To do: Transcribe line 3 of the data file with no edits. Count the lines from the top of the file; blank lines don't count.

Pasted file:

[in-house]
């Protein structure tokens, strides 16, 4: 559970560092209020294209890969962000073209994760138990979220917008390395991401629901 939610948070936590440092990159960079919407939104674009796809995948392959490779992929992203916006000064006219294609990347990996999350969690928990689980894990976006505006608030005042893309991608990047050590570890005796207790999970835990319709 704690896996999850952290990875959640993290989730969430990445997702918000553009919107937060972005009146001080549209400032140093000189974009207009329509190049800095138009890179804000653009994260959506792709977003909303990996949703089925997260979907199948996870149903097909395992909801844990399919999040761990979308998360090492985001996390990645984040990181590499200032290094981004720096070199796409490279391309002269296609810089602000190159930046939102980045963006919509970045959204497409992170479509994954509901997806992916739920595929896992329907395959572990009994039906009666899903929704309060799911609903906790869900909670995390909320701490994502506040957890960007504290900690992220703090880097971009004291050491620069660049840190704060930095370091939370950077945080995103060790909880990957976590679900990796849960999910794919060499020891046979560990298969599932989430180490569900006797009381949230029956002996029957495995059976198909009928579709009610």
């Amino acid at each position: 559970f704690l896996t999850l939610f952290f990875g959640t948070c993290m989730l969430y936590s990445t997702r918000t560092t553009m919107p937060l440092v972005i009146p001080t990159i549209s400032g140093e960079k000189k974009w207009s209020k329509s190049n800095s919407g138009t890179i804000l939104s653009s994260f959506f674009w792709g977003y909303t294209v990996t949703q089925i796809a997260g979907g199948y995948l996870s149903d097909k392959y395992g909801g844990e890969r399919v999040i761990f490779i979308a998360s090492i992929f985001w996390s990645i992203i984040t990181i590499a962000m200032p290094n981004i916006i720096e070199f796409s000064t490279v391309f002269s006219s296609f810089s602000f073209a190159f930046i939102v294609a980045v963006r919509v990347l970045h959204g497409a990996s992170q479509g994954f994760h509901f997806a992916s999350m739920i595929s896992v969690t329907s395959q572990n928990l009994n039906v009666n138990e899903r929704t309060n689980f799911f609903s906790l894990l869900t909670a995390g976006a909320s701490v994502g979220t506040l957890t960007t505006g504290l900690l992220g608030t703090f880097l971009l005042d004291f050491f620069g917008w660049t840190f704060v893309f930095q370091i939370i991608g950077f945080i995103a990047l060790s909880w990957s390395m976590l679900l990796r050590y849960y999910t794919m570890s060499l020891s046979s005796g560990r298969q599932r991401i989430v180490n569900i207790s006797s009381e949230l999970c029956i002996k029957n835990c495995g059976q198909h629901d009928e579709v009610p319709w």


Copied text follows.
């Amino acid at each position: 559970f704690l896996t999850l939610f952290f990875g959640t948070c993290m989730l969430y936590s990445t997702r918000t560092t553009m919107p937060l440092v972005i009146p001080t990159i549209s400032g140093e960079k000189k974009w207009s209020k329509s190049n800095s919407g138009t890179i804000l939104s653009s994260f959506f674009w792709g977003y909303t294209v990996t949703q089925i796809a997260g979907g199948y995948l996870s149903d097909k392959y395992g909801g844990e890969r399919v999040i761990f490779i979308a998360s090492i992929f985001w996390s990645i992203i984040t990181i590499a962000m200032p290094n981004i916006i720096e070199f796409s000064t490279v391309f002269s006219s296609f810089s602000f073209a190159f930046i939102v294609a980045v963006r919509v990347l970045h959204g497409a990996s992170q479509g994954f994760h509901f997806a992916s999350m739920i595929s896992v969690t329907s395959q572990n928990l009994n039906v009666n138990e899903r929704t309060n689980f799911f609903s906790l894990l869900t909670a995390g976006a909320s701490v994502g979220t506040l957890t960007t505006g504290l900690l992220g608030t703090f880097l971009l005042d004291f050491f620069g917008w660049t840190f704060v893309f930095q370091i939370i991608g950077f945080i995103a990047l060790s909880w990957s390395m976590l679900l990796r050590y849960y999910t794919m570890s060499l020891s046979s005796g560990r298969q599932r991401i989430v180490n569900i207790s006797s009381e949230l999970c029956i002996k029957n835990c495995g059976q198909h629901d009928e579709v009610p319709w």